Sherry (in Indiana)
Click Here to Print this Recipe

Chocolate Snow Swirl Fudge Recipe

3 cups semi-sweet chocolate chips
1 can Eagle Brand Sweetened Condensed Milk
4 Tablespoons butter
1 1/2 teaspoons vanilla extract
1/2 cup chopped nuts
1 1/2 cups miniature marshmallows

Melt chips with Eagle Brand 2 Tbsp. Butter, vanilla and salt. Remove from heat; stir in nuts. Spread evenly into foil-lined 8- or 9 inch square pan.

Melt marshmallows with remaining 2 Tbsp. Butter. Spread on the top of the fudge. With table knife or metal spatula swirl through top of fudge.

Chill at least 2 hours or until firm. Turn onto cutting board; peel off foil and cut into squares. Store loosely covered at room temperature.
Sherry (in Indiana)
Click Here to Print this Recipe

Elaine F had requested a recipe for scalloped potatoes that contained cream of mushroom soup:

Easy Scalloped Potatoes Recipe

6 med. potatoes, peeled & thinly sliced
1 med. onion, chopped
2 cans cream of mushroom soup
2/3 c. water
1/2 lb. cooked ham, chopped (Spam could be substituted)
Grated cheddar

Mix soup & water together with whisk; add all other ingredients. Put into greased casserole dish. Bake at 350 for 45 min. or til potatoes are tender. Sprinkle extra cheese on top...allow to melt.
Laura in Pennsylvania
Click Here to Print this Recipe

Chocolate Cobbler Recipe

Melt 2 sticks butter in a 9 x 13 dish

Mix together in a bowl:
1 1/2 cup sugar
1 1/2 cup self rising flour
1 tsp vanilla
3/4 cup milk plus a smidgen

Pour this over the melted butter" DO NOT STIR, just drizzle the above over
the butter.

In another bowl mix:
1 cup sugar
1/2 cup cocoa

Sprinkle this over the above mixture. Again, DO NOT MIX, into the ingredients already in the dish, just sprinkle. Now add 2 cups boiling water over the top of all of the above. DO NOT MIX, just pour over..bake at 350 for 30-45 minutes. This was given to me by a special friend. IF you like chocolate, you will love this. Serve this while still warm with ice cream.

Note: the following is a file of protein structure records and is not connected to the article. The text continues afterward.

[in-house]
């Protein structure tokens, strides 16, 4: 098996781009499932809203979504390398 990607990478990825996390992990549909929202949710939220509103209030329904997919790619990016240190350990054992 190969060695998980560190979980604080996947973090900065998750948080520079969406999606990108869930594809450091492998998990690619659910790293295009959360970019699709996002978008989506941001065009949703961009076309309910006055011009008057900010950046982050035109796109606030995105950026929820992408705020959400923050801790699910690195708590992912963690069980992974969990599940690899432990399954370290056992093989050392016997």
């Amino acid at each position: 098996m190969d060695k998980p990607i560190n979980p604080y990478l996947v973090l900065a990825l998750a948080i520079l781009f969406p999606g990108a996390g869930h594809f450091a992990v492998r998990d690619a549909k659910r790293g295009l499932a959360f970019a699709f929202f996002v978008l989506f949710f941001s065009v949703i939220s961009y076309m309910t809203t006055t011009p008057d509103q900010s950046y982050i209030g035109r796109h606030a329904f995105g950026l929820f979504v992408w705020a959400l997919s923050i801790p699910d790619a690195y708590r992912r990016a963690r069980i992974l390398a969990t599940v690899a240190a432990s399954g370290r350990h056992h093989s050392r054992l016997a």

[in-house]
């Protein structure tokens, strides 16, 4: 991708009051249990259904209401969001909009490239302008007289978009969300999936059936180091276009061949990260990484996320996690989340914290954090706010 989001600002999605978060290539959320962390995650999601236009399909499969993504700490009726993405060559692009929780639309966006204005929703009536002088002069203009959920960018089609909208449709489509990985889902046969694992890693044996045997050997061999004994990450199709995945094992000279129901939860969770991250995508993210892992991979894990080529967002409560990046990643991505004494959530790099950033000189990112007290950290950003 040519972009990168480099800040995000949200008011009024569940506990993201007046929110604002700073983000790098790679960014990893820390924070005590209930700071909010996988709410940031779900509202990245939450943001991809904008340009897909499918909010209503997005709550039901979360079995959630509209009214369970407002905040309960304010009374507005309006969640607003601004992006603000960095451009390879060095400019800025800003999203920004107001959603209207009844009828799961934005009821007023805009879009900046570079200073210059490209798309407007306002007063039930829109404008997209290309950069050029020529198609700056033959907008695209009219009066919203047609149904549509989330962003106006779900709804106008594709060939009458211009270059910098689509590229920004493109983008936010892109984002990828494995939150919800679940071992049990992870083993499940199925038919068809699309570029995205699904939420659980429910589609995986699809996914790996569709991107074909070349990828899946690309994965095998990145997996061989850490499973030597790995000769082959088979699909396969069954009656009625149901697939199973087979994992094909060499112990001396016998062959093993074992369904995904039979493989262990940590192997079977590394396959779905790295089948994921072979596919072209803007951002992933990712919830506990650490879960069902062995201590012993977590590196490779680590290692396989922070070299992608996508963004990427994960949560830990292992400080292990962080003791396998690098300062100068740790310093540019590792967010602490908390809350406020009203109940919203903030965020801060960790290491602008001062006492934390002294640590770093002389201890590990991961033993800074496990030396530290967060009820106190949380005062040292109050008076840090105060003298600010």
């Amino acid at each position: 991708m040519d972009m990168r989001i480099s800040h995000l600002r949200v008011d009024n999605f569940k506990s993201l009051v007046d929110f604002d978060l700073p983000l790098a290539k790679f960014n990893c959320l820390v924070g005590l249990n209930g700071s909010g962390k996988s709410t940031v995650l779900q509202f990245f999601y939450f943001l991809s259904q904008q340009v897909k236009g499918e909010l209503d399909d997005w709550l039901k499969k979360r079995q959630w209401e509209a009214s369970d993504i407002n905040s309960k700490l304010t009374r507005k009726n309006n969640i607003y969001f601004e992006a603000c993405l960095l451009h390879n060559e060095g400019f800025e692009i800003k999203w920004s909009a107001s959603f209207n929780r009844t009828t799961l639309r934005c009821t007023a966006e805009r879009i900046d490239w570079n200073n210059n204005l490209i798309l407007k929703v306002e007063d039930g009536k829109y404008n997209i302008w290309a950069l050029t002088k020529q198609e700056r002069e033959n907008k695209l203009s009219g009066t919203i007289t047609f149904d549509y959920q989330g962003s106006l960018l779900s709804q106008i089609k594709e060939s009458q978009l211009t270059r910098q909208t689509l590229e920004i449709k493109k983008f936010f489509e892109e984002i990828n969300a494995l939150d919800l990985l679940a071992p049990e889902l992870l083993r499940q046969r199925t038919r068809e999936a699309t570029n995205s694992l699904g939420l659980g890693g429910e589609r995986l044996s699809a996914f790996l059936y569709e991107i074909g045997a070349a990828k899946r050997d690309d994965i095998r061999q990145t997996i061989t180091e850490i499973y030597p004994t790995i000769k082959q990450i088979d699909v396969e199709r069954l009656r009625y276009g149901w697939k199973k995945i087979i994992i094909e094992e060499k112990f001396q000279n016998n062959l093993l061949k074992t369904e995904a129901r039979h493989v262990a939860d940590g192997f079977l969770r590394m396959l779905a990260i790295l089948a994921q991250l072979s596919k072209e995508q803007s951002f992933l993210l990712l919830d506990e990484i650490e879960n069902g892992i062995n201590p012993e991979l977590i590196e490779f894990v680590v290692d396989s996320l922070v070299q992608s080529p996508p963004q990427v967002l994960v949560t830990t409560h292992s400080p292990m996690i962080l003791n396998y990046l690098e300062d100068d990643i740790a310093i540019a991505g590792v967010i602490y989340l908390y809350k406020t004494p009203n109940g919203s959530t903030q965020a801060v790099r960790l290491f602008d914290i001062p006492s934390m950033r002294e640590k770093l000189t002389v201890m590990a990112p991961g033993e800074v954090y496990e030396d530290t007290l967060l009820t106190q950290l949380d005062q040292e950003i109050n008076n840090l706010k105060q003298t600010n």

Can be reheated in microwave.
Barbara in GA. 
Click Here to Print this Recipe

Get your FREE Country Home Kitchen Magazine Series! (from the Prepared Pantry)

Eggs How do they WorkHow Eggs Work

Eggs as thickeners
Eggs are used to thicken sauces, custards, and fillings. The proteins in the egg coagulate as the egg is heated and thickens the liquid. If there are enough eggs, such as in a custard pie, the liquid will set and become firm. Both the whites and the yolks have proteins that will coagulate but the yolks are richer in fat and provide a creamy mouth feel that is pleasing.

Eggs begin to coagulate between 144 degrees and 158 degrees—well below the boiling point. The whites coagulate at a lower temperature than do yolks. The presence of sugar, starch, or water will raise the threshold at which eggs coagulate but if eggs become too heated they scramble and are no longer smooth. (Picture an egg in your frying pan. As it heats, the white becomes milky and thickens. The white sets before the yolk. Once the yolk sets, it is hard and crumbly—unfit for a sauce.)